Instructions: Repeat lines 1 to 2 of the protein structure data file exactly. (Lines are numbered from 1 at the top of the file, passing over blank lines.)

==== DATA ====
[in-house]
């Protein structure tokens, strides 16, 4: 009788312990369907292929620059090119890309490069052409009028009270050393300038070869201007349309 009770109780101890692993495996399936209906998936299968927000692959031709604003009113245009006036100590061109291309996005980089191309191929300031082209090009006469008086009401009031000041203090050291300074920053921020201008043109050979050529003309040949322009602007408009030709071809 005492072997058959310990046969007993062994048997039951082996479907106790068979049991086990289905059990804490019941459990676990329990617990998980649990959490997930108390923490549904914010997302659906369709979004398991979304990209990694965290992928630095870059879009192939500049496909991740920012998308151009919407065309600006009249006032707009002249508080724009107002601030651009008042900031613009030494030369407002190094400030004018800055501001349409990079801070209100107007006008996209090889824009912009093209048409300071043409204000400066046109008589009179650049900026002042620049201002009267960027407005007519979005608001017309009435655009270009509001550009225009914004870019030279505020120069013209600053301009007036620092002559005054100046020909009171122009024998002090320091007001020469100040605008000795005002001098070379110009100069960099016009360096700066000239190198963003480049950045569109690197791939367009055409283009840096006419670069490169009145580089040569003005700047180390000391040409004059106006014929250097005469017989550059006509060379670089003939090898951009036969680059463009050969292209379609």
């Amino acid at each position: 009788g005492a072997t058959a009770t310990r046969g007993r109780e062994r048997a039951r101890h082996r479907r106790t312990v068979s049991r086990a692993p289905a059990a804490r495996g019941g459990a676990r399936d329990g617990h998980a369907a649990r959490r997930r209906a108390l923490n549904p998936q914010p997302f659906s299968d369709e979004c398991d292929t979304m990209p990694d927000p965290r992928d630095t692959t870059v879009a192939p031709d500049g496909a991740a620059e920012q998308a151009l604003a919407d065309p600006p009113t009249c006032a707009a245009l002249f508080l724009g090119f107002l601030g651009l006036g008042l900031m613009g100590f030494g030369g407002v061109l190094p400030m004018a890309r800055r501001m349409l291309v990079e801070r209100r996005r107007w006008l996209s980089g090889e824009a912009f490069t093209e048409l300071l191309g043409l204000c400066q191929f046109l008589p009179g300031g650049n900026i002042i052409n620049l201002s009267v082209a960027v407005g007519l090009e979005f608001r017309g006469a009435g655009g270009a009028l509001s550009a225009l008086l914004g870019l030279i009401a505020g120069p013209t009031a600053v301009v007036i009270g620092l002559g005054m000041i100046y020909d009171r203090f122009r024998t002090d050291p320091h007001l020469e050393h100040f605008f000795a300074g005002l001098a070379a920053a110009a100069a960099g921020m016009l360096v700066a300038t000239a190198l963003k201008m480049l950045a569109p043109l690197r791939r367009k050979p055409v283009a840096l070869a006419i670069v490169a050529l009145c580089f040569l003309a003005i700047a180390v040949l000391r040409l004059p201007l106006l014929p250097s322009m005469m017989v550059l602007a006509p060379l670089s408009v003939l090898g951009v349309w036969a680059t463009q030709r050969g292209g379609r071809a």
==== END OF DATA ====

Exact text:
[in-house]
């Protein structure tokens, strides 16, 4: 009788312990369907292929620059090119890309490069052409009028009270050393300038070869201007349309 009770109780101890692993495996399936209906998936299968927000692959031709604003009113245009006036100590061109291309996005980089191309191929300031082209090009006469008086009401009031000041203090050291300074920053921020201008043109050979050529003309040949322009602007408009030709071809 005492072997058959310990046969007993062994048997039951082996479907106790068979049991086990289905059990804490019941459990676990329990617990998980649990959490997930108390923490549904914010997302659906369709979004398991979304990209990694965290992928630095870059879009192939500049496909991740920012998308151009919407065309600006009249006032707009002249508080724009107002601030651009008042900031613009030494030369407002190094400030004018800055501001349409990079801070209100107007006008996209090889824009912009093209048409300071043409204000400066046109008589009179650049900026002042620049201002009267960027407005007519979005608001017309009435655009270009509001550009225009914004870019030279505020120069013209600053301009007036620092002559005054100046020909009171122009024998002090320091007001020469100040605008000795005002001098070379110009100069960099016009360096700066000239190198963003480049950045569109690197791939367009055409283009840096006419670069490169009145580089040569003005700047180390000391040409004059106006014929250097005469017989550059006509060379670089003939090898951009036969680059463009050969292209379609």